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In a cooperative study with the U of S department of medical imaging, researchers are examining the effects of physical activity on bone density and skeletal integrity in growing children, elite athletes and the elderly.
But the two Saskatchewan growth studies actually
followed children year after year over long periods of
time. According to Tim Lohman, a researcher at the
University of Arizona and one of the world’s experts
on childhood body composition, they remain the best
dataset in the world.
“They are ahead of their time. The research is very
unique,” says Lohman. Referring to recent work
by Baxter-Jones, he adds, “This study is the first
that actually demonstrates these results not in the
laboratory but in the
Baxter-Jones, who took over these studies following
Bailey’s retirement in 2001, has illustrated that
inactivity impacts more than just a person’s bone mass
later in adulthood.
Physical activity in childhood also lays the structural
groundwork for strong muscles, tendons and ligaments
later in life. What’s more, it can impact oxygen uptake
and anaerobic capacity.
But it all works together: the amount of muscle
mass also affects a child’s bone mass. Exercise causes
build-up of the muscle and squeezes the adjacent bone,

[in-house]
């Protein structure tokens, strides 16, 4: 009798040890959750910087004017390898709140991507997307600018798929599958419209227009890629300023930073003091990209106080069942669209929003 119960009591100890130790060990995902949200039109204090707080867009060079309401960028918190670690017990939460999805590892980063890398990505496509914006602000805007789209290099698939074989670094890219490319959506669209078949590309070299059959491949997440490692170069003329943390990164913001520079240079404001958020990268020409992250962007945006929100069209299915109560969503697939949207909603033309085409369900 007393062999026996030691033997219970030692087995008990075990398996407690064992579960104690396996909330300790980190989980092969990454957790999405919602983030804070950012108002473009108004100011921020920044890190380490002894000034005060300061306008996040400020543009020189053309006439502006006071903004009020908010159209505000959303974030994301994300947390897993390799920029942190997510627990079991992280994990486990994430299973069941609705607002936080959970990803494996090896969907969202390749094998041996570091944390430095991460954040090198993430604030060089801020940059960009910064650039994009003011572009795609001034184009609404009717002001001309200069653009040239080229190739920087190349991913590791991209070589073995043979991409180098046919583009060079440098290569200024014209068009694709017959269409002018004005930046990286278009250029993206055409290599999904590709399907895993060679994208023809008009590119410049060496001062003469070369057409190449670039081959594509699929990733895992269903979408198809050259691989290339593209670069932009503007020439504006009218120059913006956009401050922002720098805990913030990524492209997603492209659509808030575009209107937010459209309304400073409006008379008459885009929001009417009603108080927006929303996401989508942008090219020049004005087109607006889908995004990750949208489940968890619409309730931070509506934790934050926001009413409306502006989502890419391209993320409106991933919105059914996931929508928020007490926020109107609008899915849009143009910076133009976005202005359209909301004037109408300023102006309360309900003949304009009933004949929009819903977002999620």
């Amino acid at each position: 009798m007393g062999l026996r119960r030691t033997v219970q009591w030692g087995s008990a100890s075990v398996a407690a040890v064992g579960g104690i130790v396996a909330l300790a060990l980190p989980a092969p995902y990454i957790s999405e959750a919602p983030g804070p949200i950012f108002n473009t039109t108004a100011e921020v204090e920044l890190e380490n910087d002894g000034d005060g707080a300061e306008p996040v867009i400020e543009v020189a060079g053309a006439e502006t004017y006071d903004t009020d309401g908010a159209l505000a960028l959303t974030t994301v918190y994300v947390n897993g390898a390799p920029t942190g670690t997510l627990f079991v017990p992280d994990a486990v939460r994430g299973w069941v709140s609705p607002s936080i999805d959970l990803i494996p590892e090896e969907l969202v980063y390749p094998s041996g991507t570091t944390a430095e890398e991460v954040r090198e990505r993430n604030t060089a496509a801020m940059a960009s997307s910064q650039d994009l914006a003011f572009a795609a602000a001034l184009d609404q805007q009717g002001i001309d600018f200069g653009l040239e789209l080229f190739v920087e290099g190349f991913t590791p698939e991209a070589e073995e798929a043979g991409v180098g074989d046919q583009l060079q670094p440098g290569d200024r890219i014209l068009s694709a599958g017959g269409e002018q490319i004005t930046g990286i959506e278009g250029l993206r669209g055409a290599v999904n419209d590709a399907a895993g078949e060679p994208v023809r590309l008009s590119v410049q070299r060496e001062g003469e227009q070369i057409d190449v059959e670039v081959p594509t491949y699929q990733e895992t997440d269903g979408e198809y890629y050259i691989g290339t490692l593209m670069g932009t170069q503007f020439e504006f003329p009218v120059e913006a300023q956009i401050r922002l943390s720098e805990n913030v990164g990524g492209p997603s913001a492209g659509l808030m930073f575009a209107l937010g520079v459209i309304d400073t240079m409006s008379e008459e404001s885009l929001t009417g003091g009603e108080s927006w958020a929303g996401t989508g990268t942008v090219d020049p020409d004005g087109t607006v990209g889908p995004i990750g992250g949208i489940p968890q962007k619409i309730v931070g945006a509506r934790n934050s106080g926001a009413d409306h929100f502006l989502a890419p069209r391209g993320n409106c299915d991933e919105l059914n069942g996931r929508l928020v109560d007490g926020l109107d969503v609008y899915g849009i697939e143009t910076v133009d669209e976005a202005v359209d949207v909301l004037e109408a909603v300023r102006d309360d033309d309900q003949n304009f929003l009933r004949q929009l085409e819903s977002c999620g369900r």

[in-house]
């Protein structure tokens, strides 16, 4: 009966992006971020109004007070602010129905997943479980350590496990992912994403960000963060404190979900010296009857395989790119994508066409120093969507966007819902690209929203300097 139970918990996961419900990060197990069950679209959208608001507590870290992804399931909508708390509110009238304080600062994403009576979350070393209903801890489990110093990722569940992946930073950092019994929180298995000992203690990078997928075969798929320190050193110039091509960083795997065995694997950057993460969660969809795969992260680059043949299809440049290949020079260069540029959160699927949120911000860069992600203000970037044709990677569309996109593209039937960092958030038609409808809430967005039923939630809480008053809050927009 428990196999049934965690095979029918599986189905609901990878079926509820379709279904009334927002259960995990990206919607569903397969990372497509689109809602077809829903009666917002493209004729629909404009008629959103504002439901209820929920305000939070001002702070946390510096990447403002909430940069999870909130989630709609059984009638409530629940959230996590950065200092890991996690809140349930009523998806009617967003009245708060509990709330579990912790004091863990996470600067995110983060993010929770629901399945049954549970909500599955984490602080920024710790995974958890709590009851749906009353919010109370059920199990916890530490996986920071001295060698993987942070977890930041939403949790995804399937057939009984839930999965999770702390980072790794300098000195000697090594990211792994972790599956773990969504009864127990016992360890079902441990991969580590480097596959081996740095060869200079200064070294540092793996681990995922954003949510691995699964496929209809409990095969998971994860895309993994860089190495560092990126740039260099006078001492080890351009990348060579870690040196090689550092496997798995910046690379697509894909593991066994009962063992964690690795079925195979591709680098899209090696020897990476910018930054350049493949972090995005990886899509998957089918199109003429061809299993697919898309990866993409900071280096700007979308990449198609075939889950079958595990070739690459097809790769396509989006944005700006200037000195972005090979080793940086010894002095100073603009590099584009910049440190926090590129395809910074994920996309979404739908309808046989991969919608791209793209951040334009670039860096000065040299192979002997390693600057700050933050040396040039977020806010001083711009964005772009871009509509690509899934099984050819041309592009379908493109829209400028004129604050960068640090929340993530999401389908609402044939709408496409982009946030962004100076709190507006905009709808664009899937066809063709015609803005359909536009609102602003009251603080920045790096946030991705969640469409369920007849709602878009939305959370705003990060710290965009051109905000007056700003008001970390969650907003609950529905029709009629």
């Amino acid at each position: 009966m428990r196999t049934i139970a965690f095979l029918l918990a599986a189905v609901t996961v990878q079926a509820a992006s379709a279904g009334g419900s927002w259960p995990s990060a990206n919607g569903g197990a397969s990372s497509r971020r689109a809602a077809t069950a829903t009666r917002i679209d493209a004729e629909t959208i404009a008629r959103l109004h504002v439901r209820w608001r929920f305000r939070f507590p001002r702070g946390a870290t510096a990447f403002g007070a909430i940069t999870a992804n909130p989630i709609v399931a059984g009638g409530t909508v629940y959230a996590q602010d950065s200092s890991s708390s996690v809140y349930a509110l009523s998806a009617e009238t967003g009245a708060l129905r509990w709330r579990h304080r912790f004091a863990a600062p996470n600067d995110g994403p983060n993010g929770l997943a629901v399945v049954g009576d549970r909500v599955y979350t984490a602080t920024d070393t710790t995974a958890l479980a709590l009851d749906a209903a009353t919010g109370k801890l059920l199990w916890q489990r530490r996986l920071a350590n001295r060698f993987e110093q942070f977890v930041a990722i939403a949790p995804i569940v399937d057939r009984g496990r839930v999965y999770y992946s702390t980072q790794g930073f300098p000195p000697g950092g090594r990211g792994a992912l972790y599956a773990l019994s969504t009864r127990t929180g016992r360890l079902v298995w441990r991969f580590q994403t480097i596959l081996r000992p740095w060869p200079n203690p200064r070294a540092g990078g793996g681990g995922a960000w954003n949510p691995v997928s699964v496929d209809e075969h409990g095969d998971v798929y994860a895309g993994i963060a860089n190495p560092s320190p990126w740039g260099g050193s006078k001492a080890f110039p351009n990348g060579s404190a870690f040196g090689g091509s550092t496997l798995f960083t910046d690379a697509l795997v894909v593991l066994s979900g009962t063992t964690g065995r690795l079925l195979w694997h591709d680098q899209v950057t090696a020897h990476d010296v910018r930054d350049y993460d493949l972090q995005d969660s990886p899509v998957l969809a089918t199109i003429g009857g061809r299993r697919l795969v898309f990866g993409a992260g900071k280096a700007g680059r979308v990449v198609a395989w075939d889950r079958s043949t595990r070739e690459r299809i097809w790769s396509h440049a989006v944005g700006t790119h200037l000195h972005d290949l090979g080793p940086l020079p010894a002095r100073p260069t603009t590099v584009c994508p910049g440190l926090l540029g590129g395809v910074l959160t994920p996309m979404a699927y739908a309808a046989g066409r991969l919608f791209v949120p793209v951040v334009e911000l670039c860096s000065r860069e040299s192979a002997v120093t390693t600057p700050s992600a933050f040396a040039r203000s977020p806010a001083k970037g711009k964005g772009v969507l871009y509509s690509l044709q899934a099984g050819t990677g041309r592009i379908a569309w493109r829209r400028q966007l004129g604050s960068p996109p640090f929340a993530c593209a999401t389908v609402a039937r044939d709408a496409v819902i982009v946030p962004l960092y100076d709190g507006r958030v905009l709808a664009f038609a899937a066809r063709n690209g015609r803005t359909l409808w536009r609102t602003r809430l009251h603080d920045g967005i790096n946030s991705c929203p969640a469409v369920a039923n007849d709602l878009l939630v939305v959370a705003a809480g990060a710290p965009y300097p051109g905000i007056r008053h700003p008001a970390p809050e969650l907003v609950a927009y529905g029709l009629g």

boosting bone density.
The researchers have also shown that active kids
reduce their level of body fat as adults. However, this
isn’t happening in the 26 per cent of Canadian children
aged 2 to 17 who are considered overweight or obese,
leading to concerns of an osteoporosis epidemic in
Given how deeply these studies reach into the past,
Baxter-Jones decided to continue this testing into the
subjects’ adult years. The subjects of the first growth
study are now in their 50s, and those from the bone
study in their 30s.
On receiving a CIHR operating grant for this stage
of work, Baxter-Jones has found that ex-subjects from
as far away as Ottawa and New Zealand were willing
to participate. He hopes to keep bringing subjects back
every five to ten years.
“The people of Saskatchewan are very special,”
Baxter-Jones says. “They’re so willing to give their
time, without any reward. People obviously want to
While attempting to recruit these subjects, Baxter-
Jones telephoned a man who had run on treadmills
and other activities for the 1960s study. He welcomed
the opportunity to be retested as an adult.
The man told Baxter-Jones the study had changed his
attitude towards exercise—and, that as a result, he has
been physically active ever since.
Baxter-Jones, who took over these studies following Bailey's retirement in 2001, has illustrated that inactivity impacts more than just a person's bone mass later in adulthood.